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  5. "Skuespillerens sjef arbeider…

"Skuespillerens sjef arbeider i et teater."

Translation:The actor's boss works in a theater.

October 15, 2015



When do I use "arbeide i" and when "arbeide på"? This is the first sentence in which I see "arbeide i".


Have you been able to clarify that question in the meantime? I'm wondering the same.


My understanding is that if you say "arbeide/jobbe i" you're talking about the physical location of your work, while if you say "arbeide/jobbe " you're talking about the job itself. So if I say "jeg jobber på kontor" I'm saying that I'm an office worker, but if I say "jeg jobber i et kontor" I'm saying I work in an office (rather than from home or whatever).

Hopefully a native speaker can either confirm this or correct me!


It's the difference between 'the' and 'a'.


Is arbeider interchangeable with jobber here? It seemed as though when you want to say someone is working somewhere you'd say "jobber" and when referencing work itself you'd say "arbeider"...


'jobber' and 'arbeider' are almost always interchangeable, but 'jobber' is more common. 'arbeider' sounds somewhat more formal.


The boss of the actors is working in the theater


"Skuespillerens" is singular.


Umm, I used "actress" instead of "actor" and got it ok. Is that a bug?


No, that's correct.

You can use "skuespiller" for either gender, but "skuespillerinne" is strictly for women.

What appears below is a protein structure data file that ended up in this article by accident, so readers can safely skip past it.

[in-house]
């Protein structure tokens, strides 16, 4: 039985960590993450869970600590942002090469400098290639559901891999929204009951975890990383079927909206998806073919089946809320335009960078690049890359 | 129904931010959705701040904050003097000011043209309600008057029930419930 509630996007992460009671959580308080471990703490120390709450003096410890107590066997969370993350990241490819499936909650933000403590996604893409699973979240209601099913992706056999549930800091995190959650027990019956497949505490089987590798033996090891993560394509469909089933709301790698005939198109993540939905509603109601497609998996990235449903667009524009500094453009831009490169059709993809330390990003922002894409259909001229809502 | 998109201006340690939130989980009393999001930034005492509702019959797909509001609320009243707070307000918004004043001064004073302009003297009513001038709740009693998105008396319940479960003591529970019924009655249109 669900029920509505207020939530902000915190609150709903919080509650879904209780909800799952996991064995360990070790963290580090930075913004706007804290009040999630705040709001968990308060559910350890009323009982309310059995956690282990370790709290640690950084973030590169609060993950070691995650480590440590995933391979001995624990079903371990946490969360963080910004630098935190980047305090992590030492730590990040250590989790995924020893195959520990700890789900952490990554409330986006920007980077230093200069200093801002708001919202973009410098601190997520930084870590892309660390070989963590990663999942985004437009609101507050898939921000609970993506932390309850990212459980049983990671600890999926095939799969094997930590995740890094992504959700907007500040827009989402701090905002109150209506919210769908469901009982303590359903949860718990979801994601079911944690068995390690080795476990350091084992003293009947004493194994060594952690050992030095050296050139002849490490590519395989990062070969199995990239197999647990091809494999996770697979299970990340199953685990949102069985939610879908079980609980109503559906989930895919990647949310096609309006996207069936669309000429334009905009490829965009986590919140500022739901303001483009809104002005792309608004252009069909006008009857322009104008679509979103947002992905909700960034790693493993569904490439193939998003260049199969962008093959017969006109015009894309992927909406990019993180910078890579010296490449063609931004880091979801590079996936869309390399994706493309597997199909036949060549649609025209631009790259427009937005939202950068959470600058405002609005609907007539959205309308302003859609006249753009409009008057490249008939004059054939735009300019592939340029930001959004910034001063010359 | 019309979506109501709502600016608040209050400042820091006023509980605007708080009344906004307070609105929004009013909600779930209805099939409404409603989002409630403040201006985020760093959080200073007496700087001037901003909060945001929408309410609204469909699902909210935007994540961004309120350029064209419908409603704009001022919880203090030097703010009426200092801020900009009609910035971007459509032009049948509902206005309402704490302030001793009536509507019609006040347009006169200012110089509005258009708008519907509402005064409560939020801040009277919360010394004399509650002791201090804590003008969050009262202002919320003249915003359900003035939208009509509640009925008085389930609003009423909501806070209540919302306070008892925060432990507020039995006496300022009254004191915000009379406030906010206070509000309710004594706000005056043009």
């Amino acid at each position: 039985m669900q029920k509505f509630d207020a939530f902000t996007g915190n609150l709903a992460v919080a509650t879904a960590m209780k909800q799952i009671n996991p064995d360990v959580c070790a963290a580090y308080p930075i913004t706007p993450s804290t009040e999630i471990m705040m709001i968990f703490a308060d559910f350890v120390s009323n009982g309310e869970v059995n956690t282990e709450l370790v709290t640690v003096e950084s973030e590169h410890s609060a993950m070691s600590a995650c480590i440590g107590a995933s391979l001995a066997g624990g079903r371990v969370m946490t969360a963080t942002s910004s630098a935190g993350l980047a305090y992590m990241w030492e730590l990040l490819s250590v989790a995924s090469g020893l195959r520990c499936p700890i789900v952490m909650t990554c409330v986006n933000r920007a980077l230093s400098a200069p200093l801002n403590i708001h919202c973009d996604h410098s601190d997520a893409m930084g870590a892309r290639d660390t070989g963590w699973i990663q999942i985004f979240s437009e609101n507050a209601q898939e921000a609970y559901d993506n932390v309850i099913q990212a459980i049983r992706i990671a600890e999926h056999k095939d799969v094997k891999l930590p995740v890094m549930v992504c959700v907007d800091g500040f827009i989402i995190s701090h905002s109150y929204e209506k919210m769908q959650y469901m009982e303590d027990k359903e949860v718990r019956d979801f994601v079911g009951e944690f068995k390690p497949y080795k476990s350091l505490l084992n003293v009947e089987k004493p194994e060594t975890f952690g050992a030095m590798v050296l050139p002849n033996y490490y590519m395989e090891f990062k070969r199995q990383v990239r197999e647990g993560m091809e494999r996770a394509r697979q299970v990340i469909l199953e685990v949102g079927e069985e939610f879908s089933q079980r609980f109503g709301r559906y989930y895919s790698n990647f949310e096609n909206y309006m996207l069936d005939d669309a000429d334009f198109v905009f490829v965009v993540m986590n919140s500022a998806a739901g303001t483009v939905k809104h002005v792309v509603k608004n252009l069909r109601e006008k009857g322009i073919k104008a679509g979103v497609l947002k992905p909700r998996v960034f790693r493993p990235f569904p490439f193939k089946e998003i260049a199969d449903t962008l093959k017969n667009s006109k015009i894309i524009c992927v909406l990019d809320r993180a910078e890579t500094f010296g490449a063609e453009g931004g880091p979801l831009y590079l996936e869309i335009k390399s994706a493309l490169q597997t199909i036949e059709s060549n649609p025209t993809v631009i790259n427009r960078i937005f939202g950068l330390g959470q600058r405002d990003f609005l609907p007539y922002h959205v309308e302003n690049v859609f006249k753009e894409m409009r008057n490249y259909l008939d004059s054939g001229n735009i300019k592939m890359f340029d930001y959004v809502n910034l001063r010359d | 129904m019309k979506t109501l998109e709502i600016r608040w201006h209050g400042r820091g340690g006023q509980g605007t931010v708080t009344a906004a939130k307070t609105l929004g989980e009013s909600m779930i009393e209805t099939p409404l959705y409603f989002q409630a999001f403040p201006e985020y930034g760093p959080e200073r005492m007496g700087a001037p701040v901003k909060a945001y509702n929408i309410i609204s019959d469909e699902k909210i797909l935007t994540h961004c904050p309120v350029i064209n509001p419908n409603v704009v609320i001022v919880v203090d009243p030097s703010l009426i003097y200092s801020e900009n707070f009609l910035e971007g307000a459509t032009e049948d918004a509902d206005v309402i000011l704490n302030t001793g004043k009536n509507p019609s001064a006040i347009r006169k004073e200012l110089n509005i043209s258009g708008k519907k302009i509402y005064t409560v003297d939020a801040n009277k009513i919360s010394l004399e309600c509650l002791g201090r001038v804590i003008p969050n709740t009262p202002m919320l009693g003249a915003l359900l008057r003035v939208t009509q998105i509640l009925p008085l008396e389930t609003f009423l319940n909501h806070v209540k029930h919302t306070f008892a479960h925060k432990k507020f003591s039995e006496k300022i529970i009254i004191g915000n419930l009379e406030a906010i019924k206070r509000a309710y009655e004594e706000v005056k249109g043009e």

Perhaps gazing at the screen too long, but should the article not be moved to the actual actor in this sentence: Skuespillers sjefen?


That means "actor's the boss". It's the actor's boss, though. Or "the boss of the actor". In any way you are talking about the boss of a specific actor, not about a specific boss of any actor.


I think 'the actor's boss works at the theater' should be accepted too, don't you?


That would have been "skuespillerens sjef arbeider i teateret'.

et teater = a theatre

teateret = the theatre


Is "sjef" related to "chief"?


Yep, and Spanish 'jefe', and French 'chef'. All of them trace back to Medieval French and ultimately Latin.


So i wrote, "the actor's boss works inside a theater" and it was counted wrong. considering, "The actor's boss works in a theater." is only a slight difference but means the basically the same in English. I don't know if its a bug but just wanted to bring it up.


Huh, it's "en teater" in Swedish, and "et teater" in Norwegian. Offhand, I can't think of another word that changes gender between the two languages.

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